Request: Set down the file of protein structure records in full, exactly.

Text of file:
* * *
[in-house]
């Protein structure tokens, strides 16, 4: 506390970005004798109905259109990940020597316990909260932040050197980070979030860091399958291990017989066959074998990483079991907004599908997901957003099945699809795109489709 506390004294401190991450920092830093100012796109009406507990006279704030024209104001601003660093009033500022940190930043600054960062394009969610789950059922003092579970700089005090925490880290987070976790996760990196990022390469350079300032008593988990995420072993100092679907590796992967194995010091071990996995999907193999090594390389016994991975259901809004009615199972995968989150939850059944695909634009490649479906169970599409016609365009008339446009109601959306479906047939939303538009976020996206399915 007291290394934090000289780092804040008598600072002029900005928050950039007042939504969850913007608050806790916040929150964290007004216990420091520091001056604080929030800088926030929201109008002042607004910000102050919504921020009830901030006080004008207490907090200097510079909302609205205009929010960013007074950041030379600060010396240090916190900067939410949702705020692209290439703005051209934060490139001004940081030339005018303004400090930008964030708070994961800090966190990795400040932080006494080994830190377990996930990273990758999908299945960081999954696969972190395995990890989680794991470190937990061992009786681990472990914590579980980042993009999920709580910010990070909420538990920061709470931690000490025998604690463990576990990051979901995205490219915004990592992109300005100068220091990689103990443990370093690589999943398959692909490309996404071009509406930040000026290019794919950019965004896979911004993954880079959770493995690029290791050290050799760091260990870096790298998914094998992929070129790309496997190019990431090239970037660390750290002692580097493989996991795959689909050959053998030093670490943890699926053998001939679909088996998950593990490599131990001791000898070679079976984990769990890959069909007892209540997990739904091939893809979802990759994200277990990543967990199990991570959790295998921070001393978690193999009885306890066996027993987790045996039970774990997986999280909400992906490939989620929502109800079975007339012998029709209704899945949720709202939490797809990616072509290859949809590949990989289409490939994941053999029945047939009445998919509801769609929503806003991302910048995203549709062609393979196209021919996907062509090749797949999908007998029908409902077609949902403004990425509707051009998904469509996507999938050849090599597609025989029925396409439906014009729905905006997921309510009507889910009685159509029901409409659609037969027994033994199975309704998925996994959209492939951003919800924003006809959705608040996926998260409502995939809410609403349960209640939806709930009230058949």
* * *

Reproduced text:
[in-house]
């Protein structure tokens, strides 16, 4: 506390970005004798109905259109990940020597316990909260932040050197980070979030860091399958291990017989066959074998990483079991907004599908997901957003099945699809795109489709 506390004294401190991450920092830093100012796109009406507990006279704030024209104001601003660093009033500022940190930043600054960062394009969610789950059922003092579970700089005090925490880290987070976790996760990196990022390469350079300032008593988990995420072993100092679907590796992967194995010091071990996995999907193999090594390389016994991975259901809004009615199972995968989150939850059944695909634009490649479906169970599409016609365009008339446009109601959306479906047939939303538009976020996206399915 007291290394934090000289780092804040008598600072002029900005928050950039007042939504969850913007608050806790916040929150964290007004216990420091520091001056604080929030800088926030929201109008002042607004910000102050919504921020009830901030006080004008207490907090200097510079909302609205205009929010960013007074950041030379600060010396240090916190900067939410949702705020692209290439703005051209934060490139001004940081030339005018303004400090930008964030708070994961800090966190990795400040932080006494080994830190377990996930990273990758999908299945960081999954696969972190395995990890989680794991470190937990061992009786681990472990914590579980980042993009999920709580910010990070909420538990920061709470931690000490025998604690463990576990990051979901995205490219915004990592992109300005100068220091990689103990443990370093690589999943398959692909490309996404071009509406930040000026290019794919950019965004896979911004993954880079959770493995690029290791050290050799760091260990870096790298998914094998992929070129790309496997190019990431090239970037660390750290002692580097493989996991795959689909050959053998030093670490943890699926053998001939679909088996998950593990490599131990001791000898070679079976984990769990890959069909007892209540997990739904091939893809979802990759994200277990990543967990199990991570959790295998921070001393978690193999009885306890066996027993987790045996039970774990997986999280909400992906490939989620929502109800079975007339012998029709209704899945949720709202939490797809990616072509290859949809590949990989289409490939994941053999029945047939009445998919509801769609929503806003991302910048995203549709062609393979196209021919996907062509090749797949999908007998029908409902077609949902403004990425509707051009998904469509996507999938050849090599597609025989029925396409439906014009729905905006997921309510009507889910009685159509029901409409659609037969027994033994199975309704998925996994959209492939951003919800924003006809959705608040996926998260409502995939809410609403349960209640939806709930009230058949």